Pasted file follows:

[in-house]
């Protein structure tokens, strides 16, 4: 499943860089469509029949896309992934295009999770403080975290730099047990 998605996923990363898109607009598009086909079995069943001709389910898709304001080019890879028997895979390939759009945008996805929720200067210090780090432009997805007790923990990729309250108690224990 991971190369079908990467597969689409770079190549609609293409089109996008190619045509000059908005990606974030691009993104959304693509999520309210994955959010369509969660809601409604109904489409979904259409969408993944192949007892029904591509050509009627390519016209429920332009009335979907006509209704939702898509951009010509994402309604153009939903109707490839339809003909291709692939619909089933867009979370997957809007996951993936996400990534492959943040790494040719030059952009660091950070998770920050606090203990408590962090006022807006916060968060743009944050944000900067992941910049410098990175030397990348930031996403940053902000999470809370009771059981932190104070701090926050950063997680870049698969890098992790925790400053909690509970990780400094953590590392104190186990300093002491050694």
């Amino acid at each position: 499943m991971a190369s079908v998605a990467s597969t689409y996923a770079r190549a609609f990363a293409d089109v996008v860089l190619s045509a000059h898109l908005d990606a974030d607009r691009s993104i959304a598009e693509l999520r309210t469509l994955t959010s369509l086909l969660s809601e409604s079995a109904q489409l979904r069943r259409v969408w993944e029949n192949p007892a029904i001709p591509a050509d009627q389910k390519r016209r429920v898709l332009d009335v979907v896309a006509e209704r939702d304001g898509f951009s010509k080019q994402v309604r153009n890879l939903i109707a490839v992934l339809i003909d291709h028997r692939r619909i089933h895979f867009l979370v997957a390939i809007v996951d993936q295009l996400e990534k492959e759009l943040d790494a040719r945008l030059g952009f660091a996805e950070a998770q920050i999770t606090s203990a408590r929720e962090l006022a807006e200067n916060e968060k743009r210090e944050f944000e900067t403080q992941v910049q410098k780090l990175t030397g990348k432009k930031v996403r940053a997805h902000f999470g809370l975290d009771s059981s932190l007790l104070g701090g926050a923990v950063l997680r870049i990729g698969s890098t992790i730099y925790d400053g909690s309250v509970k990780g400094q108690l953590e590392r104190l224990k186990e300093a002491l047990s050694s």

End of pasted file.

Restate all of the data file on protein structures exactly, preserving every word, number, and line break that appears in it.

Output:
[in-house]
């Protein structure tokens, strides 16, 4: 499943860089469509029949896309992934295009999770403080975290730099047990 998605996923990363898109607009598009086909079995069943001709389910898709304001080019890879028997895979390939759009945008996805929720200067210090780090432009997805007790923990990729309250108690224990 991971190369079908990467597969689409770079190549609609293409089109996008190619045509000059908005990606974030691009993104959304693509999520309210994955959010369509969660809601409604109904489409979904259409969408993944192949007892029904591509050509009627390519016209429920332009009335979907006509209704939702898509951009010509994402309604153009939903109707490839339809003909291709692939619909089933867009979370997957809007996951993936996400990534492959943040790494040719030059952009660091950070998770920050606090203990408590962090006022807006916060968060743009944050944000900067992941910049410098990175030397990348930031996403940053902000999470809370009771059981932190104070701090926050950063997680870049698969890098992790925790400053909690509970990780400094953590590392104190186990300093002491050694």
């Amino acid at each position: 499943m991971a190369s079908v998605a990467s597969t689409y996923a770079r190549a609609f990363a293409d089109v996008v860089l190619s045509a000059h898109l908005d990606a974030d607009r691009s993104i959304a598009e693509l999520r309210t469509l994955t959010s369509l086909l969660s809601e409604s079995a109904q489409l979904r069943r259409v969408w993944e029949n192949p007892a029904i001709p591509a050509d009627q389910k390519r016209r429920v898709l332009d009335v979907v896309a006509e209704r939702d304001g898509f951009s010509k080019q994402v309604r153009n890879l939903i109707a490839v992934l339809i003909d291709h028997r692939r619909i089933h895979f867009l979370v997957a390939i809007v996951d993936q295009l996400e990534k492959e759009l943040d790494a040719r945008l030059g952009f660091a996805e950070a998770q920050i999770t606090s203990a408590r929720e962090l006022a807006e200067n916060e968060k743009r210090e944050f944000e900067t403080q992941v910049q410098k780090l990175t030397g990348k432009k930031v996403r940053a997805h902000f999470g809370l975290d009771s059981s932190l007790l104070g701090g926050a923990v950063l997680r870049i990729g698969s890098t992790i730099y925790d400053g909690s309250v509970k990780g400094q108690l953590e590392r104190l224990k186990e300093a002491l047990s050694s």